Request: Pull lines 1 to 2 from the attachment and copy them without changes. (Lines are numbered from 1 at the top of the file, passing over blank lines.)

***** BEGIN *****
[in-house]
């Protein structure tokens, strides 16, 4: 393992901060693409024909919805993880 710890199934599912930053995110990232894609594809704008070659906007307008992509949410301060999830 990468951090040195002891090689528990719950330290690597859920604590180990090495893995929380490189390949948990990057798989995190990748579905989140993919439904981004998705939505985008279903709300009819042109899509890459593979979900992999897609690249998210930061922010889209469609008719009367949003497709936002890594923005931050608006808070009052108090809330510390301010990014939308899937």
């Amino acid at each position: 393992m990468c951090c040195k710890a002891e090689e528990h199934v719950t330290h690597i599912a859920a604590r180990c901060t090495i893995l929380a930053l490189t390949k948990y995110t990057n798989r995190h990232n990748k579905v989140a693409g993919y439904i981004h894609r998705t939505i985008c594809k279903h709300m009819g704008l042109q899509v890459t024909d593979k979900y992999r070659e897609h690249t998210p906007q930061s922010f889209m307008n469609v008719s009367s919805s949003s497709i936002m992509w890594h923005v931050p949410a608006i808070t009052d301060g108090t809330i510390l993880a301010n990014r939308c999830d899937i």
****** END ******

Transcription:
[in-house]
């Protein structure tokens, strides 16, 4: 393992901060693409024909919805993880 710890199934599912930053995110990232894609594809704008070659906007307008992509949410301060999830 990468951090040195002891090689528990719950330290690597859920604590180990090495893995929380490189390949948990990057798989995190990748579905989140993919439904981004998705939505985008279903709300009819042109899509890459593979979900992999897609690249998210930061922010889209469609008719009367949003497709936002890594923005931050608006808070009052108090809330510390301010990014939308899937």